As converted conference centres and arenas open their doors as temporary NHS Nightingale Hospitals, the latest tranche of urgent planning measures designed to respond to the spread of COVID—19 came into force at 10.00 this morning (Thursday 9 April 2020). The measures provide planning clarity for those wishing to make available to the NHS and public sector facilities such as empty car parks, unoccupied hotel rooms or vacant conferencing facilities, and set out the basis on which they can do so.
The Town and Country Planning (General Permitted Development) (Coronavirus) (England) (Amendment) Order 2020 (the “Order”) introduces a new permitted development right to allow the emergency development by local authorities and health service bodies of facilities required in responding to the spread of COVID-19 without having to submit a planning application.
What does the right allow?
The right permits development (including physical works and changes of use) by or on behalf of a local authority or health service body on land owned, leased, occupied or maintained by it for the purposes of:
– preventing an emergency;
– reducing, controlling or mitigating the effects of an emergency; or
– taking other action in connection with an emergency.
For the purposes of the Order, an emergency means an event or situation – such as the current COVID-19 pandemic – which threatens serious damage to human welfare in a place in the United Kingdom.
The permitted development right is broad, recognising the unprecedented circumstances, the need for flexibility and sensibly acknowledging that the detail of any development required won’t necessarily be known in advance. The right facilitates development including the change of use of existing premises, the erection of temporary buildings, structures, plant and machinery, vehicle parking and storage space.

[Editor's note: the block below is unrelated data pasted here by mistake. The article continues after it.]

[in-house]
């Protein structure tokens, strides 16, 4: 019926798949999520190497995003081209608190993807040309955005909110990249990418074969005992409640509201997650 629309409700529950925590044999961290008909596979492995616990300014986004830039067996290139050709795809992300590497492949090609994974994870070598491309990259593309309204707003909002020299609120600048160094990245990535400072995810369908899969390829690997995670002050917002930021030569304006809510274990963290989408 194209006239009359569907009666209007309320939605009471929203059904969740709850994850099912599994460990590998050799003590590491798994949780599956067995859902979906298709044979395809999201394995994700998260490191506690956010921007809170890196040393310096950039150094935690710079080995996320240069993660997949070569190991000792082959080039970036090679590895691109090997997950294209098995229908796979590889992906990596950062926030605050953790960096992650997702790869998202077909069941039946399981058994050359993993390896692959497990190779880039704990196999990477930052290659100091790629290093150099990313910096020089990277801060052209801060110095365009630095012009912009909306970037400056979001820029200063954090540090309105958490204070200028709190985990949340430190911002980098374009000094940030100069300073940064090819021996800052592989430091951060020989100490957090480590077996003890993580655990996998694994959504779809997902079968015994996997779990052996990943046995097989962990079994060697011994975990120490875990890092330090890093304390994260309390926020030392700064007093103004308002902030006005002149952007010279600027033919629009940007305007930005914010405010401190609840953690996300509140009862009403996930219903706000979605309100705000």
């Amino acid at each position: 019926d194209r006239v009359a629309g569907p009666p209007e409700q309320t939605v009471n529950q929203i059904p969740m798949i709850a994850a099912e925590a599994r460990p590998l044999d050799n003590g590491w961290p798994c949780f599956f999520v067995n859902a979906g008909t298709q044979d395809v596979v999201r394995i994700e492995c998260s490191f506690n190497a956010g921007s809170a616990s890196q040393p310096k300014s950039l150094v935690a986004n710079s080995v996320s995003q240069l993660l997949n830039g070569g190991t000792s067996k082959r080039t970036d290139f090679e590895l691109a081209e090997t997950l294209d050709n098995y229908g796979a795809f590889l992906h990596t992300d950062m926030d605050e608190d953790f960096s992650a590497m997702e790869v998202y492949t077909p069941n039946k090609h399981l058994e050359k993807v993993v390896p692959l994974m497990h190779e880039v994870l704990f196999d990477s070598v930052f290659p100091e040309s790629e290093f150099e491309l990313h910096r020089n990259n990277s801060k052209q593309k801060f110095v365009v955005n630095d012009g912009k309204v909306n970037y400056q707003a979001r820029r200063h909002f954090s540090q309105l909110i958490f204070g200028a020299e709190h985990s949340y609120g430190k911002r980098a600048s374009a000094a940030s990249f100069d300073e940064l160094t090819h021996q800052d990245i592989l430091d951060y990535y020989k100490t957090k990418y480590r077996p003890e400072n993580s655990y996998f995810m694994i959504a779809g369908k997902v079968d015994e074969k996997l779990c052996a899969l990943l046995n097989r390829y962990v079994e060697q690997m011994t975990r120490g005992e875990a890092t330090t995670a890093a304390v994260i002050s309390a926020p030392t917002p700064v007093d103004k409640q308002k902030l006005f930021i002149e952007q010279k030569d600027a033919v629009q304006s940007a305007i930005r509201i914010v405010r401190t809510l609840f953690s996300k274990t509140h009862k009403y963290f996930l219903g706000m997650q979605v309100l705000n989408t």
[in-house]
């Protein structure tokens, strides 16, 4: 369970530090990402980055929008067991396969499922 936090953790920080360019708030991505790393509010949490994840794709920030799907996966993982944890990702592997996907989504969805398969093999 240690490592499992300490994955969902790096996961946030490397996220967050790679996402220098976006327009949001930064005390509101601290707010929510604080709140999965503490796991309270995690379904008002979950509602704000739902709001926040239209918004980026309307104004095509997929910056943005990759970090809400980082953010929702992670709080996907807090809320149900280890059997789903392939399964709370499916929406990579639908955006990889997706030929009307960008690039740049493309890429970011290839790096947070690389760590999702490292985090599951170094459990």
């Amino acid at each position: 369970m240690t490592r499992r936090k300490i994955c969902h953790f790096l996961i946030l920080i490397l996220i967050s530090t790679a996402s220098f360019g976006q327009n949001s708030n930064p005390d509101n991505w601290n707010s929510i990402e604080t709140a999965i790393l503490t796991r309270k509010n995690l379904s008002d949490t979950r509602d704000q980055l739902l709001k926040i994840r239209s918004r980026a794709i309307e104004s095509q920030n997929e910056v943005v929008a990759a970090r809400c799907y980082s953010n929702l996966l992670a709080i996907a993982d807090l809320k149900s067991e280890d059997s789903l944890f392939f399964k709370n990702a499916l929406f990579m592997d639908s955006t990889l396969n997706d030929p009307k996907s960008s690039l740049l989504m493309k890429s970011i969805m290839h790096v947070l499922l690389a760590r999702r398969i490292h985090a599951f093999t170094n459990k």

The Explanatory Memorandum to the Order envisages the right enabling “surge sites” to be brought forward for use as temporary hospitals, health facilities, testing centres, coroner facilities, mortuaries, accommodation and storage and distribution uses including for community food hubs.
What isn’t allowed?
The right does not allow unfettered development, and the Order sets out the parameters within which any permitted development must be carried out – this includes excluding the right in respect of certain types of land, imposing some limits on the nature of physical works permitted, and protecting buffer zones between development and adjoining land (in particular, dwelling houses).
It is important to note that the right only deals with planning consent and does not grant any other consents or permits – such as listed building consent, advertisement consent or environmental permits – which might be required to bring the development into use.
Is the right subject to any conditions?
Development under the right is subject to the following three conditions:
– where the developer is not the local planning authority it must, as soon as practicable after commencing development, notify the planning authority of the development